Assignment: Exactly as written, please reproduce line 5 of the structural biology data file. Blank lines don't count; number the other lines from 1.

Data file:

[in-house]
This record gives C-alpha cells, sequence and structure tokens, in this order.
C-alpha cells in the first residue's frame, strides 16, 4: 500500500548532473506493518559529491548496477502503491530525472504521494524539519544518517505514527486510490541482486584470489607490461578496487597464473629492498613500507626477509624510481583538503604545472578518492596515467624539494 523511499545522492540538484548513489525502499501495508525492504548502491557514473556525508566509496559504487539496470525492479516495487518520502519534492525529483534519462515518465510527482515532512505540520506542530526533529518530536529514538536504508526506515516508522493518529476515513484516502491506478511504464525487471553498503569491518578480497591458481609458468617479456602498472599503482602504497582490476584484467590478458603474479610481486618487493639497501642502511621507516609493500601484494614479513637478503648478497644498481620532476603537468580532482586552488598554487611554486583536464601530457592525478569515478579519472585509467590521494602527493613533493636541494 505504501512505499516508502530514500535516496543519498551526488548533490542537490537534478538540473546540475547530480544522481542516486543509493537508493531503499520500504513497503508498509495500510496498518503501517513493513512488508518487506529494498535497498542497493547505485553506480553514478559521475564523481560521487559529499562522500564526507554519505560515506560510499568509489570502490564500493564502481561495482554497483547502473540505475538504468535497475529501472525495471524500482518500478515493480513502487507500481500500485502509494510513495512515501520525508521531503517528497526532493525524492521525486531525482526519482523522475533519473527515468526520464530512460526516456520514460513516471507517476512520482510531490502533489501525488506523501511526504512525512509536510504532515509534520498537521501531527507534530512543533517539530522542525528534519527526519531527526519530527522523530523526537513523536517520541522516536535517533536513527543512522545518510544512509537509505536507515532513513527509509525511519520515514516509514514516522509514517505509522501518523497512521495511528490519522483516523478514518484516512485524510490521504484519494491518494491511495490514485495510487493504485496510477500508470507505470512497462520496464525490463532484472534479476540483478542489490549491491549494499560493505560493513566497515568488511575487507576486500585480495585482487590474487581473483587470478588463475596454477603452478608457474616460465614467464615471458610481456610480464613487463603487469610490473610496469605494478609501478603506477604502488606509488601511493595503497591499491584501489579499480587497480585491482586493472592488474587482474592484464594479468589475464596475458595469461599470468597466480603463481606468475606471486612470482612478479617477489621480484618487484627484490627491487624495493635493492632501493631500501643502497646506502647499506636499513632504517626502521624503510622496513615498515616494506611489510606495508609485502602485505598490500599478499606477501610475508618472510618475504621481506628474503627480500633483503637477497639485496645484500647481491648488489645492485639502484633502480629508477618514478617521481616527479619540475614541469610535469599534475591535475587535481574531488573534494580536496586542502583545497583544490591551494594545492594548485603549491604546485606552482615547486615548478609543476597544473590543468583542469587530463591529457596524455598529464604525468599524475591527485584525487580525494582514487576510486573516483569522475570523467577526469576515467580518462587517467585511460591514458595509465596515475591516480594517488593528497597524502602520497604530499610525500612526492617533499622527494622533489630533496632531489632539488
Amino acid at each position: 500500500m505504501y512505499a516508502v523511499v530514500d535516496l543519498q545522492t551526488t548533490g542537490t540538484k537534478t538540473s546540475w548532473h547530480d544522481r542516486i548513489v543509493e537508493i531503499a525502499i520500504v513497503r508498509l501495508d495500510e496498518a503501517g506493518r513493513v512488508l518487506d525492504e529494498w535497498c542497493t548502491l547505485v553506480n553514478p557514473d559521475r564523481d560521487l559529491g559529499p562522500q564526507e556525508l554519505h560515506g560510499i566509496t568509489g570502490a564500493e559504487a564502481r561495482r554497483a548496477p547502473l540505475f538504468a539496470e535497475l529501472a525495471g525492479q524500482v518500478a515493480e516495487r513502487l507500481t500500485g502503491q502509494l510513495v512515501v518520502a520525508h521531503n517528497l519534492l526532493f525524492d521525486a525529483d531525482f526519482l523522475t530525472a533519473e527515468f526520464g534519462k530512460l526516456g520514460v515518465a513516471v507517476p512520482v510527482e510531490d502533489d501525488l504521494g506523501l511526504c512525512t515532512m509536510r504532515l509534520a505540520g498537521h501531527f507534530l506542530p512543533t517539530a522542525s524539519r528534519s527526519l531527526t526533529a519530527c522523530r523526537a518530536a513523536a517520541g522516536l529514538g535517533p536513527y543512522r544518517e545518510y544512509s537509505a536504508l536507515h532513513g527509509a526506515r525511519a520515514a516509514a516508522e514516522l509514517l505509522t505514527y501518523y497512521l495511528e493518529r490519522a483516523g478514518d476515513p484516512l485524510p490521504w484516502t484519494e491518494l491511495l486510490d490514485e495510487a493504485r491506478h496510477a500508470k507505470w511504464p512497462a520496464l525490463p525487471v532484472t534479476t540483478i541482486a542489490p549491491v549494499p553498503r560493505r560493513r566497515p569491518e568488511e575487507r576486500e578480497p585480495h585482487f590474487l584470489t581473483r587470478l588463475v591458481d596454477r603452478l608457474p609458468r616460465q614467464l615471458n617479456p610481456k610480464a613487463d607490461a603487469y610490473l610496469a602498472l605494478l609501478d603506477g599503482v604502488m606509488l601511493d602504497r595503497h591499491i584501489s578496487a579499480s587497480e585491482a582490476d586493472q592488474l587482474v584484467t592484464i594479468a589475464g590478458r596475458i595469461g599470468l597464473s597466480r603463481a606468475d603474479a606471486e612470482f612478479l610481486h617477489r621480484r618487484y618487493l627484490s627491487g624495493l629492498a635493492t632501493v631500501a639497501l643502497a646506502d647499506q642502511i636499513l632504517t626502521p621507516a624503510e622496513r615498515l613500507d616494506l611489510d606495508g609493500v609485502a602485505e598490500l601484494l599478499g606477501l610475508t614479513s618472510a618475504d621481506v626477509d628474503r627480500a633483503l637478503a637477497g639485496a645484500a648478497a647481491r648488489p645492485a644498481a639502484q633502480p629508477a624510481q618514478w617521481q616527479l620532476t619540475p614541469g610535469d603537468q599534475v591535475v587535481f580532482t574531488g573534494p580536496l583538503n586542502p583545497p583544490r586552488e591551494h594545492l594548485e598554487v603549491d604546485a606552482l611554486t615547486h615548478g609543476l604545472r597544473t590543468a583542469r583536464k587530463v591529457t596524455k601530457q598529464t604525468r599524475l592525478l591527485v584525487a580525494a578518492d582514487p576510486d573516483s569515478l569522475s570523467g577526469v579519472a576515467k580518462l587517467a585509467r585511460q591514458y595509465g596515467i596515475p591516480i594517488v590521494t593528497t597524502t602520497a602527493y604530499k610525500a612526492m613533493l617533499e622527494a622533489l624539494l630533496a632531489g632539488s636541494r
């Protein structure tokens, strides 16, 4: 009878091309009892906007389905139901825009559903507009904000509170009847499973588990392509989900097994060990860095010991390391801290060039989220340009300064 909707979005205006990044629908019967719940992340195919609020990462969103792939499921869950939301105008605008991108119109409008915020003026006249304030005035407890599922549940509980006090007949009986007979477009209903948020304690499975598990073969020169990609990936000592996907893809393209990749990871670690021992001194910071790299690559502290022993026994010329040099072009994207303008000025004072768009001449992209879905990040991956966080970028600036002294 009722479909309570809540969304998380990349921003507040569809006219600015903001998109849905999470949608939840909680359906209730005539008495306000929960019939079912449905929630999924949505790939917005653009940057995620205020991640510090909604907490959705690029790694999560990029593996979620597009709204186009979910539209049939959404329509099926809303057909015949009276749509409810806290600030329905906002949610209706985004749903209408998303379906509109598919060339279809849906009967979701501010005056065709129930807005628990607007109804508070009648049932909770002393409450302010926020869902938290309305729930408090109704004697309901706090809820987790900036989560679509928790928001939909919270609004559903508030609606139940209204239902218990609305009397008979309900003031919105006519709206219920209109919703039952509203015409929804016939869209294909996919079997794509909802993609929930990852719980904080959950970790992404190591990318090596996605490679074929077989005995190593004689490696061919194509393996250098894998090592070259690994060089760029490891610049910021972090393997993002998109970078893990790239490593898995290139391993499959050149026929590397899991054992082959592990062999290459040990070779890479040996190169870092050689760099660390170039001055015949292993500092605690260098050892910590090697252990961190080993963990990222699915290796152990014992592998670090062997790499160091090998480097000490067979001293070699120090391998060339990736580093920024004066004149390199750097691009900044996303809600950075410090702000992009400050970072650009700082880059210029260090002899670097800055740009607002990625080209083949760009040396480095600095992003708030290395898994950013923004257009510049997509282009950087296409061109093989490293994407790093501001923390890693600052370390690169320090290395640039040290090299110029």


């Protein structure tokens, strides 16, 4: 009878091309009892906007389905139901825009559903507009904000509170009847499973588990392509989900097994060990860095010991390391801290060039989220340009300064 909707979005205006990044629908019967719940992340195919609020990462969103792939499921869950939301105008605008991108119109409008915020003026006249304030005035407890599922549940509980006090007949009986007979477009209903948020304690499975598990073969020169990609990936000592996907893809393209990749990871670690021992001194910071790299690559502290022993026994010329040099072009994207303008000025004072768009001449992209879905990040991956966080970028600036002294 009722479909309570809540969304998380990349921003507040569809006219600015903001998109849905999470949608939840909680359906209730005539008495306000929960019939079912449905929630999924949505790939917005653009940057995620205020991640510090909604907490959705690029790694999560990029593996979620597009709204186009979910539209049939959404329509099926809303057909015949009276749509409810806290600030329905906002949610209706985004749903209408998303379906509109598919060339279809849906009967979701501010005056065709129930807005628990607007109804508070009648049932909770002393409450302010926020869902938290309305729930408090109704004697309901706090809820987790900036989560679509928790928001939909919270609004559903508030609606139940209204239902218990609305009397008979309900003031919105006519709206219920209109919703039952509203015409929804016939869209294909996919079997794509909802993609929930990852719980904080959950970790992404190591990318090596996605490679074929077989005995190593004689490696061919194509393996250098894998090592070259690994060089760029490891610049910021972090393997993002998109970078893990790239490593898995290139391993499959050149026929590397899991054992082959592990062999290459040990070779890479040996190169870092050689760099660390170039001055015949292993500092605690260098050892910590090697252990961190080993963990990222699915290796152990014992592998670090062997790499160091090998480097000490067979001293070699120090391998060339990736580093920024004066004149390199750097691009900044996303809600950075410090702000992009400050970072650009700082880059210029260090002899670097800055740009607002990625080209083949760009040396480095600095992003708030290395898994950013923004257009510049997509282009950087296409061109093989490293994407790093501001923390890693600052370390690169320090290395640039040290090299110029």